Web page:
Euroa MLA Producer Demonstration Site

Persistent Productive Perennial Pastures for Euroa

Fast Facts

Site Locations: Euroa and Longwood, Northeast Victoria
Host producers: John Kelly (Euroa) and Andrew Walta (Longwood)
Producer group: Euroa BESTWOOL-BESTLAMB Group
Site Coordinators: Kate Sargeant (2009-2011), Alison Desmond (2011-2013)
Duration: 2009-2013 (activities continuing)
Site focus: Two sites compared production, persistence, stocking rates and economic return from different perennial options including summer active and summer dormant cocksfoots, phalaris, summer dormant tall fescue and grazing brome. Grazing crops and chicory were evaluated for their place in the system.

From left, Keith Dean, Kate Sargeant, HiFert representative, Rob Ryan (Stevens Pasture Seeds), Andrew Walta, HiFert Representative, Wrightson Seeds Representative
From left, Keith Dean, Kate Sargeant, HiFert representative, Rob Ryan (Stevens Pasture Seeds), Andrew Walta, HiFert Representative, Wrightson Seeds Representative. Absent: Alison Desmond.

The Farms


Hot and dry in summer, and the growing season runs from the autumn break through to mid October. The long-term average annual rainfall is 650mm at Euroa and 670mm at Longwood.


Euroa – Trading cattle, prime lambs and cropping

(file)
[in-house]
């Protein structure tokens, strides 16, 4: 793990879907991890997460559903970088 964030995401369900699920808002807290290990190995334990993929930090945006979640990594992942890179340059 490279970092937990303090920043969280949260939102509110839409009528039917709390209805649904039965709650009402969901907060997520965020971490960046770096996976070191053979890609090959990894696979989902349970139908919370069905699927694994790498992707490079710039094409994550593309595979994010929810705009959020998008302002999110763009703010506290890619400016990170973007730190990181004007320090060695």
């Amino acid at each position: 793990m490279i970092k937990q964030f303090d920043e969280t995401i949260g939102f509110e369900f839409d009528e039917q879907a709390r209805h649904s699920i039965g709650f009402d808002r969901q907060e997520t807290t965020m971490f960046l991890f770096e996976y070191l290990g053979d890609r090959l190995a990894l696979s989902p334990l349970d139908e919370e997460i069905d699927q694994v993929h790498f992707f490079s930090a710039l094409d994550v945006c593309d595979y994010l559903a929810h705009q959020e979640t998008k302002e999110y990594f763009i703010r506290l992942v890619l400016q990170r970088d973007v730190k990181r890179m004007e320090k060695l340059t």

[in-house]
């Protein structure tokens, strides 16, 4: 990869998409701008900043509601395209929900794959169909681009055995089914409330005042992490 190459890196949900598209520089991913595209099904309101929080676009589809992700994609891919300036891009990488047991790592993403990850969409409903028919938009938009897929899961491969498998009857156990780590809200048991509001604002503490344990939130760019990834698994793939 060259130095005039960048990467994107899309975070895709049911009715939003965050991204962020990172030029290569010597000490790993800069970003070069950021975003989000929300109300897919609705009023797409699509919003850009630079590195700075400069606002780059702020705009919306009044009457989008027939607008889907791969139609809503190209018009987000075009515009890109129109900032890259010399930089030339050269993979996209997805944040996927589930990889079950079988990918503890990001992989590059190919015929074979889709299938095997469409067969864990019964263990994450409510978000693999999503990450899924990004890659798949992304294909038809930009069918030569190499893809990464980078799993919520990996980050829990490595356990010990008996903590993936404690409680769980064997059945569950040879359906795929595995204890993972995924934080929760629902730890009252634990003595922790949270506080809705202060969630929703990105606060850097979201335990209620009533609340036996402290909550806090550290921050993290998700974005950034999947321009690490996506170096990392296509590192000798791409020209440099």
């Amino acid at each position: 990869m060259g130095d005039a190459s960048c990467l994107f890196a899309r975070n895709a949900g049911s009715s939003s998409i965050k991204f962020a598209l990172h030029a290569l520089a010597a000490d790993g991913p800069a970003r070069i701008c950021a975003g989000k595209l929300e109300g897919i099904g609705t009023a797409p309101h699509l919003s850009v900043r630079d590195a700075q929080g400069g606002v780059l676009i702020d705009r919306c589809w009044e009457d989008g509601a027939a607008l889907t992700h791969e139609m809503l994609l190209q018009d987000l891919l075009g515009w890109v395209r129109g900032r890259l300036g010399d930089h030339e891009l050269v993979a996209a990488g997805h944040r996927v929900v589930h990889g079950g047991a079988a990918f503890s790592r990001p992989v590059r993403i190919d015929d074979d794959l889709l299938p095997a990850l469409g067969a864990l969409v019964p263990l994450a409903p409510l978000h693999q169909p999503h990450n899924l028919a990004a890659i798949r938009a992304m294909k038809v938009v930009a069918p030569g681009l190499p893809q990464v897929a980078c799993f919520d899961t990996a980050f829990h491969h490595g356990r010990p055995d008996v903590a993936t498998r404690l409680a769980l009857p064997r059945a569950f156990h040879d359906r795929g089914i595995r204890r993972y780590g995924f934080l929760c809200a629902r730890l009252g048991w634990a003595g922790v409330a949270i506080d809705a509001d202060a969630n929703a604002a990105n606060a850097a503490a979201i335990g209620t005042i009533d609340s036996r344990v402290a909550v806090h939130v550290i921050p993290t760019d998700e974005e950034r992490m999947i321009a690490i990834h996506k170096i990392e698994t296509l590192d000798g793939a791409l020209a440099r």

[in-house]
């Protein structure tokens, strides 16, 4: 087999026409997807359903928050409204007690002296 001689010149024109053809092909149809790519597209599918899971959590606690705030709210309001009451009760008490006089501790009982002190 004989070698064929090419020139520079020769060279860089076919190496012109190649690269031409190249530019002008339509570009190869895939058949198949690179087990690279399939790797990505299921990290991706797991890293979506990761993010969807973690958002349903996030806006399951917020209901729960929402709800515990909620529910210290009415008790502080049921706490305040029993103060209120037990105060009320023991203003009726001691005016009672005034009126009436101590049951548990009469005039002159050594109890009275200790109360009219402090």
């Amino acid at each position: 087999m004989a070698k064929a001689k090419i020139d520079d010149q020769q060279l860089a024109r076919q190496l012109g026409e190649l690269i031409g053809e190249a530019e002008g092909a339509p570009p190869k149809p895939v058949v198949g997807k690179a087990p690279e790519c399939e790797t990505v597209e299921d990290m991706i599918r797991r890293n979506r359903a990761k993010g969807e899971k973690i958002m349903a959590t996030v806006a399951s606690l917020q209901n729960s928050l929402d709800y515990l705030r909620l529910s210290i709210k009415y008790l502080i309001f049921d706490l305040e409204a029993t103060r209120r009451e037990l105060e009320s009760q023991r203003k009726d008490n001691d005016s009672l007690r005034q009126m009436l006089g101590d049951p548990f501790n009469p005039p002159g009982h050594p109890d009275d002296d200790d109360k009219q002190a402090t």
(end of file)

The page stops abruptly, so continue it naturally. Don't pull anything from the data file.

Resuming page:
Longwood – Spring calving cows (targeting feedlot entry weights 480kg), cropping

Site description:

Soils are clay-loam, naturally acidic and high in aluminium and were both limed prior to the demonstration. The sites had adequate soil fertility for establishing pastures (see section 5.1 for soil test results), although the Euroa site had particularly high phosphorus and sulphur levels.  The Longwood site in comparison had moderate soil fertility and was located on a flood-plain with poor drainage.  The Euroa site had good drainage however a number of light, sandy patches existed across the site where old river-beds were previously located.

Phalaris (right) was more productive under waterlogged conditions than cocksfoot (left)
Phalaris (right) was more productive under waterlogged conditions than cocksfoot (left)

Summary of the demonstration

From 2002-2008, livestock producers in this region had experienced several years of well below average rainfall, which led to poor establishment and persistence of perennial pastures, significant decline in pasture legumes, dominance of annual weed species and poor ground cover levels.